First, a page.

Religion Is Wrong! … Factually Wrong! And someone should shout it from the rooftops.
Humanism does not: it treats religion with kid gloves. As our understanding of the universe has grown, so the credibility of religion has declined, which means that the moral force of religion has also declined. The universe is clearly not "man centred". The idea that god cares about what individual humans get up to declines in credibility as our understanding of the size of the Universe grows.
Frankly, the idea is silly – and we should be prepared to say so … repeatedly!
I believe that:
The existence of an “interfering god” has been disproven to the reasonable satisfaction of any reasonable person.
Therefore, the prescriptive values which religion espouses were never divinely revealed …
Therefore, religions are just the historical values of the men who wrote them down, at the time they wrote them down. Just a bunch of stories to “keep the peasants in line”.
Unfortunately, humanism is too respectful of religion, and too focused on ethics and ceremonies, to point out the absurdity of religious belief in the modern world.
Humanism is great for:
Encouraging and supporting people making the “leap from faith”
Getting the message into schools
Allowing atheists to use the “religion or belief” argument to fight discrimination.
But it’s not primarily a question of philosophy, it’s primarily a question of mobilisation! What atheism needs is a campaign manager, not a philosopher. It needs a campaigning organisation positioned to go on the offensive.
Engaging with people of faith is not a bad thing … it’s just a distraction. They, after all, are quite easy to find. Long-term atheists may be harder to find, but identifying, engaging with and motivating them is, in my view, the top priority. They should not feel as if their atheism is something to be embarrassed about, but feel free to openly express atheist views. Atheists should be “out and loud” – in the workplace, in the pub, on social media, etc. We want to “normalise atheism” and we can win the public space. It’s religion that should be on the defensive.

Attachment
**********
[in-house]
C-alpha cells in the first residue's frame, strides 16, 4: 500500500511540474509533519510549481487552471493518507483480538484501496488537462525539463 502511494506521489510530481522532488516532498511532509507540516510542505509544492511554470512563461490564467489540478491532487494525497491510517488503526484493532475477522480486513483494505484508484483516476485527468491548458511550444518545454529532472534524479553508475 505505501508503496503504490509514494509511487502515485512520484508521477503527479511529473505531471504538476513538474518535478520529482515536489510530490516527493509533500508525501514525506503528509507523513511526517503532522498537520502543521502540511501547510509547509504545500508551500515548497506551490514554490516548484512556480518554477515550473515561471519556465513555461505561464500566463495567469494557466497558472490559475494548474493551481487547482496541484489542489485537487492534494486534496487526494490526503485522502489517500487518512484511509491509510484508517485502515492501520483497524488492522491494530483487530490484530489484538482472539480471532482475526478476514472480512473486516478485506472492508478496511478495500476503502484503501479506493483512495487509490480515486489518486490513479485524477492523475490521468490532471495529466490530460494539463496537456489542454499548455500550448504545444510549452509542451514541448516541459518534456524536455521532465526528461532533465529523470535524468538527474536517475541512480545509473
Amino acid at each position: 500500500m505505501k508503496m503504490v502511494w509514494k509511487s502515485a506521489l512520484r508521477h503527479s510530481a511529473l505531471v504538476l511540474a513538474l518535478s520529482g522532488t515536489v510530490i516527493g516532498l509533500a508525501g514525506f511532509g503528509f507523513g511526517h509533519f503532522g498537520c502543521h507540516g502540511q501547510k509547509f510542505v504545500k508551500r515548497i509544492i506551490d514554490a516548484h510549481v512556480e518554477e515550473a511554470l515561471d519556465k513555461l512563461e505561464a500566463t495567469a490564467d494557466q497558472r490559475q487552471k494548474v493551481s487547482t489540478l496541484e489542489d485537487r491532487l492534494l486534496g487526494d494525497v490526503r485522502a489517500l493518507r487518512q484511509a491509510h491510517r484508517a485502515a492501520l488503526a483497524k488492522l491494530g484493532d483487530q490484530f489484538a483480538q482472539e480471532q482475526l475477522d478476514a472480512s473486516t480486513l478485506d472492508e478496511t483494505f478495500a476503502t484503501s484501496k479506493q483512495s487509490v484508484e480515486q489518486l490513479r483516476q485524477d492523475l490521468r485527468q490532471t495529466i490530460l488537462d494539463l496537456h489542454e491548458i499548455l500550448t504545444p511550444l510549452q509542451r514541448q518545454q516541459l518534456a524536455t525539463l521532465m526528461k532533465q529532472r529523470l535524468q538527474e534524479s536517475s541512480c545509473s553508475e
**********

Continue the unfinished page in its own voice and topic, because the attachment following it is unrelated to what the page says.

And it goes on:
3. Those “religious exceptions”
Whilst religions have directly supported the prevailing social and economic order, there have been religious voices which looked to curb its worst excesses (charity/compassion) but without challenging the fundamentals of the system. Thus, they could be regarded as indirectly supporting the prevailing system (“Feudalism with a human face”, “Compassionate capitalism”).
Nowadays, progressive Christians are committed to social justice (both within the developed world, between it and the developing world and between genders). They are also committed to preserving the environment for future generations. However, I believe that progressive people of faith (perhaps like humanists?) are fundamentally misguided about the prime role of religion as ideological apparatus (like having a heavy weight tied to their ankle). Nevertheless, I would probably find more in common with them than with a conservative atheist.
In short, you could say that I’m not a humanist because I’m a progressive anti-theist rather than a liberal atheist. My interest in atheism has always been primarily political. I was politically aware before I became an atheist, and my political awareness shaped that process. I wouldn’t be writing this if I wasn’t politically motivated to do so. When I was a Lib Dem I believed in the maximum amount of equality that was compatible with liberty. Now I believe in the maximum amount of liberty that is compatible with social justice. (In the words of Billy Bragg, “Liberty is just privilege extended unless applied to one and all"!)
This is a continuing long-term project. I have benefitted (massively) from the efforts of people who, over centuries, have campaigned for social justice. I want to keep that going for future generations. Atheism and humanism could help to push that project forward. But the priority is to embolden, engage and motivate long-term atheists.
Not in the first draft, which was written by a Canadian socialist. Also fails to distinguish between owning the ‘shirt on your back’ and a large investment portfolio!
1948 Universal Declaration of Human Rights, Article 26-3: “Parents have a prior right to choose the kind of education that shall be given to their children.”
1950 ECHR, Protocol 1, Article 2: “No person shall be denied the right to education. In the exercise of any functions which it assumes in relation to education and to teaching, the State shall respect the right of parents to ensure such education and teaching in conformity with their own religious and philosophical convictions.”
Humanistically Speaking is aligned with humanism as expressed in the Amsterdam Declaration. Beyond its minimal creed of non-theism/atheism and an ethical commitment to live a good life and contribute to the building of a good society, humanism does not have monolithic positions on anything. We recognise that some people identify as atheists not humanists and we are always interested to listen to, and potentially learn from, their critiques of humanism. If you would like to respond to Roger's article we would be pleased to hear from you.
Thumbnail image is of Percy Shelley who wrote "The Necessity of Atheism" in 1811 while he was a student at the University of Oxford. The pamphlet argued for the irrationality of belief in God. Public domain image sourced from Wikipedia article.